Cherishing the aftermath of victory
|Sunday, December 4, 2016 11:47 AM- -|
ORLANDO, FL – Most college football fans will never get to experience the thrill of a joyous locker following a major victory, their only glimpse into those special moments are the ones caught on a video.
For the coaches and players, however, it’s one of life’s biggest moments.
Co-offensive coordinator Tony Elliott sat down in front of the media following Clemson’s 42-35 victory over Virginia Tech in the early hours of Sunday morning at Camping World Stadium, and he said those moments are what make coaching worthwhile.
“It’s comparable to one of the biggest moments in your life,” Elliott said. “Obviously, getting married and having a child are going to be some of the greatest highlights of your life, but seeing these young men work so hard and seeing what they put into it. They believe in the process and just to see the exhilaration in them and watch them dance and have fun, but at the same time, you see that they have a level of humility about themselves too.
“I feel extremely blessed to be a part of this program having played for Coach Swinney and to watch him build this program to where it is and be a part of that. It all goes back to the quality young men we have in that locker room. Coaching is important, but you gotta have playmakers. You have to have good, young men that want to buy into the program. It really hasn’t set in, but just excited for our guys and the way that they played. Now we have an opportunity to do something and say something in 28 years that hadn’t been done: back to back ACC Champs.”
The victory was the second consecutive ACC Championship for the Tigers, but Elliott said he wouldn't have time to process the feat until later in the week.
“I think it’ll sink in the next couple of days while I am out on the road recruiting. Right now, I am still in coaching mode,” he said. “There are some things that we could do better, and there are coaching points from this game, but really happy for our young men. The consistency is uncommon. If it were something that was common, then a lot of people would be doing it. To see these guys day in and day out work, stay humble, believe, face adversity, overcome adversity and be rewarded this way is just a tremendous blessing.”
Quarterback Deshaun Watson completed 23-of-34 passes for 288 yards and three touchdowns while adding 85 yards on 17 carries on the ground, and Elliott said the offense is at its best when Watson is running and throwing.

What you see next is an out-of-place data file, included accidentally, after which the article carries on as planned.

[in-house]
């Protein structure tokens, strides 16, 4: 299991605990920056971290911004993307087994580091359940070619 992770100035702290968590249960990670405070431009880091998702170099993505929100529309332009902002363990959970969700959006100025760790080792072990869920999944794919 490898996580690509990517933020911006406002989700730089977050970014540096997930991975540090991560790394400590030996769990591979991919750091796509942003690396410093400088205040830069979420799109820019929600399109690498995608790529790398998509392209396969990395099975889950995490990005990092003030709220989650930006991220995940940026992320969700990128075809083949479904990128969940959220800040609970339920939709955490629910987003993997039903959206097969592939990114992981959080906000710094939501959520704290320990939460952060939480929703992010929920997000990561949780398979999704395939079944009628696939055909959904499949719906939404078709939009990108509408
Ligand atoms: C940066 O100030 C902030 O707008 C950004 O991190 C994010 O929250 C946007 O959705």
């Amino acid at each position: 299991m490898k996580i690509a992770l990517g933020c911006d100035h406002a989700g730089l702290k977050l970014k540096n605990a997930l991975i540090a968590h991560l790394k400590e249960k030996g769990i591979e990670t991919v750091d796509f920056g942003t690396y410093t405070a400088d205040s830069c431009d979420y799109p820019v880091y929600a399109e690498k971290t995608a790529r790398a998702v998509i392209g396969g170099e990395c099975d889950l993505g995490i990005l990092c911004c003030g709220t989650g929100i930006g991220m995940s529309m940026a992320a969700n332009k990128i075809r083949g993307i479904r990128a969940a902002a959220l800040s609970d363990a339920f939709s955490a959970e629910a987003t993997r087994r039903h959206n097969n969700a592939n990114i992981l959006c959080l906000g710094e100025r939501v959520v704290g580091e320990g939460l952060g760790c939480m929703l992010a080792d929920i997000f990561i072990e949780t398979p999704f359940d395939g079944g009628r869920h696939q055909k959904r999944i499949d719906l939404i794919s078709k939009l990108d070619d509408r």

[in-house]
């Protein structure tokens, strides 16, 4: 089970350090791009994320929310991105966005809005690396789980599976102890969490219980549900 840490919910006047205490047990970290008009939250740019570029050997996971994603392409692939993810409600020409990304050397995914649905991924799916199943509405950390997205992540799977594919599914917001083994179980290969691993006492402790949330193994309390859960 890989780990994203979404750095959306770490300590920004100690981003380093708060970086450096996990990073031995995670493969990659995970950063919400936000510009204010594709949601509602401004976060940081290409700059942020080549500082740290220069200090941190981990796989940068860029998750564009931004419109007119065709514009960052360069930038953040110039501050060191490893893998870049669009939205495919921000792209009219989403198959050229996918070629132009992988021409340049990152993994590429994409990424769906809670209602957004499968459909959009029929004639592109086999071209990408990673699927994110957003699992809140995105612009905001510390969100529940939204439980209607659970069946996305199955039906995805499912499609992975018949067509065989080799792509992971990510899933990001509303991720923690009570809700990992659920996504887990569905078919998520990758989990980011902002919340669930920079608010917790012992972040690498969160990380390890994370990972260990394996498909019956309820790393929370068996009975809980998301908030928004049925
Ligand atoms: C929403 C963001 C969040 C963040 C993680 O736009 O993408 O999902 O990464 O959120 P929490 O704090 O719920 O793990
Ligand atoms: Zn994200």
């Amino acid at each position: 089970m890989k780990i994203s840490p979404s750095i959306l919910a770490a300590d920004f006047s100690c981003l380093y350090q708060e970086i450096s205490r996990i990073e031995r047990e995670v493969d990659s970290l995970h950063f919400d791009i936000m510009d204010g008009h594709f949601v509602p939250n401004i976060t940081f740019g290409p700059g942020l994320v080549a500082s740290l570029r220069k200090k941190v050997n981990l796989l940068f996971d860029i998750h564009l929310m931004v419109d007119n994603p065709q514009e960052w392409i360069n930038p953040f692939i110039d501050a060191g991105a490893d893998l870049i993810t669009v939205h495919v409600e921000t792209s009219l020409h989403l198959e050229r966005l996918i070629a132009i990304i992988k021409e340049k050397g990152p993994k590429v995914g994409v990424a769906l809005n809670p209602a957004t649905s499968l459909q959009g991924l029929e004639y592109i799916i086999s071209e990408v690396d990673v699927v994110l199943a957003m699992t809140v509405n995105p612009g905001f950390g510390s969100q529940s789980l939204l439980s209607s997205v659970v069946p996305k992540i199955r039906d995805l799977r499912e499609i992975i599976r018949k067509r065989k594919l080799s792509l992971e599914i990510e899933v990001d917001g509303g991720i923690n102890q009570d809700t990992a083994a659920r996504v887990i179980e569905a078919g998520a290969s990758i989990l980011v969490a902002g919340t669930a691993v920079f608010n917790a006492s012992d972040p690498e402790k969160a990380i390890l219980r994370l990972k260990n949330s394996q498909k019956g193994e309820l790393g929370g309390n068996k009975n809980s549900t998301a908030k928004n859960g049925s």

“Each team is going to have a different scheme to play us with. Sometimes they are going to give us the QB run and sometimes they are going to commit to overloading the box and not giving us the run,” Elliott said. “We know we are at our best when we can get #4 and #9 (Wayne Gallman) going. That sets up all the play actions and different things that we have in our system. In championship football we say that you best players have to play well in championship time. I think Deshaun has been the best QB and best player in the country. I definitely feel confident with the ball in his hand whether it is running or throwing.”
The offense was the beneficiary of pass interference calls on the Hokies, and Elliott said the coaching staff saw on film that they would have some one-on-one matchups.
“We knew that Coach (Bud) Foster was going to take some chances at playing man coverage and play press man to give us opportunities to have one-on-one matchups,” he said. “I think the ‘throwing it up’ was more of what Coach Foster was doing? He really dug deep into his old self and brought some blitzes that he hadn’t shown all year even on some of the games that we cross-referenced from last year. He did a really good job of putting pressure on us. When we had seven protectors, he had eight. When we had six, he had seven. He was finding a way to get somebody there, and Deshaun was just trying to make a play. It just worked out that some of those did end up as pass interference calls.”
The performance might have been enough to get Watson invited back to New York for next weekend’s Heisman Trophy ceremonies.
“We’ve been saying this ever since he stepped on campus. He’s an unbelievable talent football-wise mentally and physically,” Elliott said. “He never gets rattled in the big moments, and he plays his best when the game is on the line when there is the most pressure. I think if there is anything that warrants him for being in New York, then that’s what it is. He’s got the heart of a champion, embraces the opportunity. He wants the ball in his hands to take the last shot. He’s going to show up, and he has proven it time and time again. It Is a testament to who he is as a person and as a competitor. That’s why we believe he is the best player in the country.”